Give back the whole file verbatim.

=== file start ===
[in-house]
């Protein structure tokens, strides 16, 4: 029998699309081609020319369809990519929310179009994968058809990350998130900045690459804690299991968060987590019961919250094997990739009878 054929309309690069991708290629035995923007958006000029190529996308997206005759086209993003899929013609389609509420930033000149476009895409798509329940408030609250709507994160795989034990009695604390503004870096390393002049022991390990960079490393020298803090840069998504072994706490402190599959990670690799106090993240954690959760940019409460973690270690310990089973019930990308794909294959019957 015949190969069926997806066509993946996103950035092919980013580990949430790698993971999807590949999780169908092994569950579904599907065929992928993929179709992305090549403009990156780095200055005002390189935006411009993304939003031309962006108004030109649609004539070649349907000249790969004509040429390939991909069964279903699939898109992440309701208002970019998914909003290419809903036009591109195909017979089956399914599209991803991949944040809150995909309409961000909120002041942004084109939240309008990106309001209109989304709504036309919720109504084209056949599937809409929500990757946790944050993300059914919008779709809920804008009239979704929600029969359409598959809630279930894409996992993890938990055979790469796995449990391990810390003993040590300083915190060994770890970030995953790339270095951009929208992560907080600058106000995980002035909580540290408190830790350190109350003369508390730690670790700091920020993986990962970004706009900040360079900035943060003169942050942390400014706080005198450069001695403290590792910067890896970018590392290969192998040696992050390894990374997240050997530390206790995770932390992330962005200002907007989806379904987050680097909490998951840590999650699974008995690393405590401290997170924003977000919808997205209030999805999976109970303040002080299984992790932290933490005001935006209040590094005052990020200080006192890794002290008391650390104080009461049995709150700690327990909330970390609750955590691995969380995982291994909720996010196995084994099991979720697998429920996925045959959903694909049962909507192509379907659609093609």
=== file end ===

[in-house]
């Protein structure tokens, strides 16, 4: 029998699309081609020319369809990519929310179009994968058809990350998130900045690459804690299991968060987590019961919250094997990739009878 054929309309690069991708290629035995923007958006000029190529996308997206005759086209993003899929013609389609509420930033000149476009895409798509329940408030609250709507994160795989034990009695604390503004870096390393002049022991390990960079490393020298803090840069998504072994706490402190599959990670690799106090993240954690959760940019409460973690270690310990089973019930990308794909294959019957 015949190969069926997806066509993946996103950035092919980013580990949430790698993971999807590949999780169908092994569950579904599907065929992928993929179709992305090549403009990156780095200055005002390189935006411009993304939003031309962006108004030109649609004539070649349907000249790969004509040429390939991909069964279903699939898109992440309701208002970019998914909003290419809903036009591109195909017979089956399914599209991803991949944040809150995909309409961000909120002041942004084109939240309008990106309001209109989304709504036309919720109504084209056949599937809409929500990757946790944050993300059914919008779709809920804008009239979704929600029969359409598959809630279930894409996992993890938990055979790469796995449990391990810390003993040590300083915190060994770890970030995953790339270095951009929208992560907080600058106000995980002035909580540290408190830790350190109350003369508390730690670790700091920020993986990962970004706009900040360079900035943060003169942050942390400014706080005198450069001695403290590792910067890896970018590392290969192998040696992050390894990374997240050997530390206790995770932390992330962005200002907007989806379904987050680097909490998951840590999650699974008995690393405590401290997170924003977000919808997205209030999805999976109970303040002080299984992790932290933490005001935006209040590094005052990020200080006192890794002290008391650390104080009461049995709150700690327990909330970390609750955590691995969380995982291994909720996010196995084994099991979720697998429920996925045959959903694909049962909507192509379907659609093609």